“I think a strong claim can be made that the process of scientific discovery may be regarded as a form of art. This is best seen in the theoretical aspects of Physical Science… The theory of relativity by Einstein, quite apart from any question of its validity, cannot but be regarded as a magnificent work of art.” –Sir Ernest Rutherford
Einstein’s theory of relativity — and in particular, the notion that no form of matter or energy can exceed the speed of light in vacuum — has been one of the most thoroughly tested and most successfully robust scientific theories of all time. Have a listen to Afro Celt Sound System‘s
But… you may ask, what about marshmallows? Yes, you may be familiar with using marshmallows to measure the speed of light; just put a large tray full of mini-marshmallows in the microwave without the turntable for about 30 seconds.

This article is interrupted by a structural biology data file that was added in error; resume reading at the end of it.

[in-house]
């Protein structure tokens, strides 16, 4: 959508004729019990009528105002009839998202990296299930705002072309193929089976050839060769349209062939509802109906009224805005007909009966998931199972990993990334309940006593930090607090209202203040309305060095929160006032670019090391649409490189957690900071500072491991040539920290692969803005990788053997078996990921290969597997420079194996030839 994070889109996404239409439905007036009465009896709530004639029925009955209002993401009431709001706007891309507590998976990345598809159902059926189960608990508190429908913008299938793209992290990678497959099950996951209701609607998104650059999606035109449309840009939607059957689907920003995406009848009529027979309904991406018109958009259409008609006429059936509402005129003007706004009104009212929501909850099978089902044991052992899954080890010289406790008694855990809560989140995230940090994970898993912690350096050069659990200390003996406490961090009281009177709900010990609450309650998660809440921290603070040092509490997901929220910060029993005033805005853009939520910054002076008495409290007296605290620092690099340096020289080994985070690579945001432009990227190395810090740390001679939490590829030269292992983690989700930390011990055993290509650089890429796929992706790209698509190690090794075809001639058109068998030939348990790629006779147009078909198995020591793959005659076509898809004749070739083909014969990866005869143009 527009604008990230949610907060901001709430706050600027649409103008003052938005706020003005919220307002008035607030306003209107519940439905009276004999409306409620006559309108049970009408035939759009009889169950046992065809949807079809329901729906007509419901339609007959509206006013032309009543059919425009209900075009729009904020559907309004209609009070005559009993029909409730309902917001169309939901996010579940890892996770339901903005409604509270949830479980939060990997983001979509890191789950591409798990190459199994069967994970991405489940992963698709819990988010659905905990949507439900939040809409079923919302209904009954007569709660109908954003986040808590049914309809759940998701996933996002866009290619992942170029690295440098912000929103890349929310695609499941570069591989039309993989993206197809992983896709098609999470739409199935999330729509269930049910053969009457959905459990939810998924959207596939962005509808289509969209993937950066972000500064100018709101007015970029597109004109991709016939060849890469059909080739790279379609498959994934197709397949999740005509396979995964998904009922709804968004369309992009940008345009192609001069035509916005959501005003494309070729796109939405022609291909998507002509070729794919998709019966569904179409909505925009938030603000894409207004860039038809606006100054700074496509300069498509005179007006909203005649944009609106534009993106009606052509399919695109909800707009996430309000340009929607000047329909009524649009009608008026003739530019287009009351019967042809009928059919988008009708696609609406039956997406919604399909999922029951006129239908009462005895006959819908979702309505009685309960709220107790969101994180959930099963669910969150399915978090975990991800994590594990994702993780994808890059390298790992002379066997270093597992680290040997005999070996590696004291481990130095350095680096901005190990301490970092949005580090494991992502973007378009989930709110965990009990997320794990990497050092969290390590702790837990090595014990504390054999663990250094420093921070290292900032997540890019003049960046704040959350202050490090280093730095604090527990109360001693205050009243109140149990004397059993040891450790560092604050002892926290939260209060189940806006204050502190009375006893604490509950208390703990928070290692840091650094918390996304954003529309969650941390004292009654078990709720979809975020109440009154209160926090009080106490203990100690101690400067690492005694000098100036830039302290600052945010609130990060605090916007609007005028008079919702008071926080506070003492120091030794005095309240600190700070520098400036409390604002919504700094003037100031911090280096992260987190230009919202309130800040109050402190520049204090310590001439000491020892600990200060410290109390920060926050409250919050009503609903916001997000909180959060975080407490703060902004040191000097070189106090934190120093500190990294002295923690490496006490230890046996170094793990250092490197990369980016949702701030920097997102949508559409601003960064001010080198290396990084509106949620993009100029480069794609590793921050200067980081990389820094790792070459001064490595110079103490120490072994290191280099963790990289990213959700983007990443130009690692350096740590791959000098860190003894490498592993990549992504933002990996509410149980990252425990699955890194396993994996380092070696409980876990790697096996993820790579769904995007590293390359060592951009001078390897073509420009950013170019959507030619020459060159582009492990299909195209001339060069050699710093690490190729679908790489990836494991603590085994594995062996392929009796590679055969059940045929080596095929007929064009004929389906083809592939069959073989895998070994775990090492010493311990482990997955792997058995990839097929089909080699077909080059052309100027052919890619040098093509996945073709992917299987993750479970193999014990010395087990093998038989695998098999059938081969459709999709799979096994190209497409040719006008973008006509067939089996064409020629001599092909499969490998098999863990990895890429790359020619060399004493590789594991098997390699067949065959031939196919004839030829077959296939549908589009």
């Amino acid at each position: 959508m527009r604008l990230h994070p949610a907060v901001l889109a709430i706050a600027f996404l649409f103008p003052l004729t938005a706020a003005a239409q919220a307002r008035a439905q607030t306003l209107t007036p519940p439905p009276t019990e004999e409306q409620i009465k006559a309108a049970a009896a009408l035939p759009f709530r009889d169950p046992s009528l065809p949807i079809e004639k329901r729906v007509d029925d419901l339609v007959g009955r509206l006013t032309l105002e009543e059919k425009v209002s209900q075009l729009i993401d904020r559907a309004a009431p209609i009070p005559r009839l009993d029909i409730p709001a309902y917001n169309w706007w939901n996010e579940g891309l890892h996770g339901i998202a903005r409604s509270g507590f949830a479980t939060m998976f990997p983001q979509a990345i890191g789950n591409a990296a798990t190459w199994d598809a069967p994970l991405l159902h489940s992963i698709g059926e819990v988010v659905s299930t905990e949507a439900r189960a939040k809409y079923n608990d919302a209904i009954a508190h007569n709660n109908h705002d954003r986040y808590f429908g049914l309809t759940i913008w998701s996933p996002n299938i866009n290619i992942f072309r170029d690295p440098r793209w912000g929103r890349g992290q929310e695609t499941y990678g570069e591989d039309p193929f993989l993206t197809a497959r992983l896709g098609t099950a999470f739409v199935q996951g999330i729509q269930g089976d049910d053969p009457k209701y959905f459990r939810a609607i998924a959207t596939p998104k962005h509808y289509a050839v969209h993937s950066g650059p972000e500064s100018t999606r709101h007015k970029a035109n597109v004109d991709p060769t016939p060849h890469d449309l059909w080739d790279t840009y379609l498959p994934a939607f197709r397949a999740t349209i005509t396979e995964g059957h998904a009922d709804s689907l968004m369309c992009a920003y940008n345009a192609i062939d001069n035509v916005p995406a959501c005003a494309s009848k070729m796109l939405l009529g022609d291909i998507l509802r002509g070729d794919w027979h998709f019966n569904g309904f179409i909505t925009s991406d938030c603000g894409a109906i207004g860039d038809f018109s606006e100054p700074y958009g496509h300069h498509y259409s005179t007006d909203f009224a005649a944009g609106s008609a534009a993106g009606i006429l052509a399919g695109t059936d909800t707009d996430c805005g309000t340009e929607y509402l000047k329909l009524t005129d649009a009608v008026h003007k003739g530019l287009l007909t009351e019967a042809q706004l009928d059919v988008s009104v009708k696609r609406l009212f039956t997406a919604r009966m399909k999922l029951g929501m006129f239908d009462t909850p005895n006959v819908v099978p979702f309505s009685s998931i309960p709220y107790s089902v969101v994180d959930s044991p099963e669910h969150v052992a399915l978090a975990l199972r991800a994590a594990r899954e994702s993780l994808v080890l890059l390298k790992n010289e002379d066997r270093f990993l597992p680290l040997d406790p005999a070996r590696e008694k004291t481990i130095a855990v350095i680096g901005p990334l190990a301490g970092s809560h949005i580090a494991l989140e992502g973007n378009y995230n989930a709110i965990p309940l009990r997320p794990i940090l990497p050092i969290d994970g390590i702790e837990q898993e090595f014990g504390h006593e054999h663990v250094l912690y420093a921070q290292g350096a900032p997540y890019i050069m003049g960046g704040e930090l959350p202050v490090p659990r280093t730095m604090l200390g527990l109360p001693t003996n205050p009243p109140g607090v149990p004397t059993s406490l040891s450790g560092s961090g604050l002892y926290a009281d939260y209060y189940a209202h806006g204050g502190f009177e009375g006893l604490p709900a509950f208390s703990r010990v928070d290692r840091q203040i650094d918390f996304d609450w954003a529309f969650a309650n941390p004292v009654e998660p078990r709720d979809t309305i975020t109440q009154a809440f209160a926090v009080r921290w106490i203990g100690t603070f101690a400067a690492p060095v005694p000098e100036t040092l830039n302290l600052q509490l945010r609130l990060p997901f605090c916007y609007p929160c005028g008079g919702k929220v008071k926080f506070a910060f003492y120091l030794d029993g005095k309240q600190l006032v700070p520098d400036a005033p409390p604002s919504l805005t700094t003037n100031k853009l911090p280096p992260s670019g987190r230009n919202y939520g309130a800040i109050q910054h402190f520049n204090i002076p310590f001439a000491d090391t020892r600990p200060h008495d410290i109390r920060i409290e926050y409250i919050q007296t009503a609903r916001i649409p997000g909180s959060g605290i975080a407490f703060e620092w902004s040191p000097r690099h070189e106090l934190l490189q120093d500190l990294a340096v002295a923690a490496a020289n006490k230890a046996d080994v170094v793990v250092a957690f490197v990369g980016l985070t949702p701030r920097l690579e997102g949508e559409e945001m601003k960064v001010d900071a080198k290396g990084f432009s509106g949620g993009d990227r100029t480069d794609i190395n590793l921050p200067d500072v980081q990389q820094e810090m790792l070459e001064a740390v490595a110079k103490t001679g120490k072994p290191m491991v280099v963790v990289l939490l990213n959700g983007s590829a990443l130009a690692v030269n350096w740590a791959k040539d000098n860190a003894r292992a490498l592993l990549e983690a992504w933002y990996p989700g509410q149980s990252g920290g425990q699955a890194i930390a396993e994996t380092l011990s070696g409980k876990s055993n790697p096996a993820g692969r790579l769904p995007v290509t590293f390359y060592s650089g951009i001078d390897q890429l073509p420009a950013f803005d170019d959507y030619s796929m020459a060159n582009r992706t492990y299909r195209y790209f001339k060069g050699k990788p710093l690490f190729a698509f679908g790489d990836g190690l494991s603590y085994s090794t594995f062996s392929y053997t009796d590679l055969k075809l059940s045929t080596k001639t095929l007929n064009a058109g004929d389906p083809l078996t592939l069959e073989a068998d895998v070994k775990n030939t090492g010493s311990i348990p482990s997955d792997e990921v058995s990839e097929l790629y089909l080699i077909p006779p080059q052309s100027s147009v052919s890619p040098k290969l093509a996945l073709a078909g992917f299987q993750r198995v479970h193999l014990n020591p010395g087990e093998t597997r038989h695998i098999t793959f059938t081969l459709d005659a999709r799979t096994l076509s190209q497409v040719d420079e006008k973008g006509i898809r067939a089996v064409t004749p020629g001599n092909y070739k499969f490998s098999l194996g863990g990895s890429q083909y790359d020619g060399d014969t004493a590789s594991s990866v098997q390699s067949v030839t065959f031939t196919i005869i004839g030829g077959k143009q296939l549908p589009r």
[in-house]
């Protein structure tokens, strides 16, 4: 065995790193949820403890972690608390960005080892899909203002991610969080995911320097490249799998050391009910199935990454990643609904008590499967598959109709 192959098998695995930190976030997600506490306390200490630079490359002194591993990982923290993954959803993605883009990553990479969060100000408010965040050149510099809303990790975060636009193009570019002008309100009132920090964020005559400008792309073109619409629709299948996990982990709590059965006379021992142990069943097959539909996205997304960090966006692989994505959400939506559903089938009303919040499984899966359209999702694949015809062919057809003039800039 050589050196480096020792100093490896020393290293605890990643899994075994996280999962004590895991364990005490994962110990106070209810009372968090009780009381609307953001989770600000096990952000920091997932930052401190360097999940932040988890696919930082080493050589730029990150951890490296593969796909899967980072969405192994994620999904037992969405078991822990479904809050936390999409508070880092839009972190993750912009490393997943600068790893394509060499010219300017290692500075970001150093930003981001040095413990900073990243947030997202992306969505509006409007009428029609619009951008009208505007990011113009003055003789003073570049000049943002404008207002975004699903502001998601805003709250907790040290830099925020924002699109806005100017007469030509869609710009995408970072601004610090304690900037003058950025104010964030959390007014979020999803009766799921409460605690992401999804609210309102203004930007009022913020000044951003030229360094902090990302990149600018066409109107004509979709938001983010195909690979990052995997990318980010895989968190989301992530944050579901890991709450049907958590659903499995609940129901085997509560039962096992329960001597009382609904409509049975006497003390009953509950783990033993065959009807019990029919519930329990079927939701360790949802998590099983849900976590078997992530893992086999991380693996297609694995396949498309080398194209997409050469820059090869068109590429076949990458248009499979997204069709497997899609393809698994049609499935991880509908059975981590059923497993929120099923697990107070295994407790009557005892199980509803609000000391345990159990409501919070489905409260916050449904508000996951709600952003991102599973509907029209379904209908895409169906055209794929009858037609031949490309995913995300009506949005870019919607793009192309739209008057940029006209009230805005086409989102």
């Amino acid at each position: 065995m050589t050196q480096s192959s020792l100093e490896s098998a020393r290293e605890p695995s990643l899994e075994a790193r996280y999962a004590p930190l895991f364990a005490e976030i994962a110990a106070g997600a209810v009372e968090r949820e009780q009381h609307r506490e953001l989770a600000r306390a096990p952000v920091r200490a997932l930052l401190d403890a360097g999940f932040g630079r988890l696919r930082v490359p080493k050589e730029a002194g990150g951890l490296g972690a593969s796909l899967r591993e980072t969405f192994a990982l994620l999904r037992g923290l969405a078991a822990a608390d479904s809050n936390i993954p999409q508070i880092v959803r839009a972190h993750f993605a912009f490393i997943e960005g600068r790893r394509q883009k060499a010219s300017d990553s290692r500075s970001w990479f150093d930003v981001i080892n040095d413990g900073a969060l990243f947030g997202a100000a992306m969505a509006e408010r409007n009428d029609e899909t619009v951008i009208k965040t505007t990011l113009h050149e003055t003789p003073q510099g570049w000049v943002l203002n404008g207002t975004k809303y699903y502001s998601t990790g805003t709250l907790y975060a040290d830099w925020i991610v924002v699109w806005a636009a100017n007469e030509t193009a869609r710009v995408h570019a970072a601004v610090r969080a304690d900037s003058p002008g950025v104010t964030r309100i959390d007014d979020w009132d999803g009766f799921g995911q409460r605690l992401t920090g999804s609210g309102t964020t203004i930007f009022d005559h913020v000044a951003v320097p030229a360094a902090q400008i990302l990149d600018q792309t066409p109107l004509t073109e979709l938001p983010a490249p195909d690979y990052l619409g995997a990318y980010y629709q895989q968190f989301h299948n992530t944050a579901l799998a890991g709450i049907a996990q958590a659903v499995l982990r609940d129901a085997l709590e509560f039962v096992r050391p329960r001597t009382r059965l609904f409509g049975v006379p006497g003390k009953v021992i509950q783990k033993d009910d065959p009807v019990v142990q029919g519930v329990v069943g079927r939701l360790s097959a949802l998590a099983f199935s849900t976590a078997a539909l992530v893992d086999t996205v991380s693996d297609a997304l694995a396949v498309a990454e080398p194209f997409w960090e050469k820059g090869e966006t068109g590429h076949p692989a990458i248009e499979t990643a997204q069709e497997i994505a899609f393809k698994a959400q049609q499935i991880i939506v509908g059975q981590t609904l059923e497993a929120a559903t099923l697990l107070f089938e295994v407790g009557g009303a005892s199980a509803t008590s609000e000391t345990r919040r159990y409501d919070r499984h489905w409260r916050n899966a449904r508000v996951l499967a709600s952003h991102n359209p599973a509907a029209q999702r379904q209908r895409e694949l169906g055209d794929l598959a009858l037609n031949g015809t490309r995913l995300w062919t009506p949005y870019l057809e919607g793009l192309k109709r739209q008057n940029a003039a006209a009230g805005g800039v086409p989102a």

Measure the distance between either the two most-melted peaks or the two least-melted valleys, double it (that will give you the wavelength of the microwave light used by the oven), and then multiply it by the frequency your microwave runs at, which should be printed on the back of your microwave (in Hz). That should give you the speed of light!
But can they go faster than light? In the most creative diorama I’ve ever seen, the Washington Post’s Marshmallow Peeps diorama contest has, as one of their semifinalists, this entry:
The aptly named entry, Faster than the Peep of Light?, is a seriously amazing reincarnation / homage to the OPERA experiment. Located at the National Laboratory underneath Gran Sasso, Italy, collecting and detecting neutrinos originating from 732 kilometers away at CERN, this experiment set out, clearly, to determine once and for all whether marshmallows can travel faster-than-light.
And that’s some amazing amusement for this April Fools’ Day!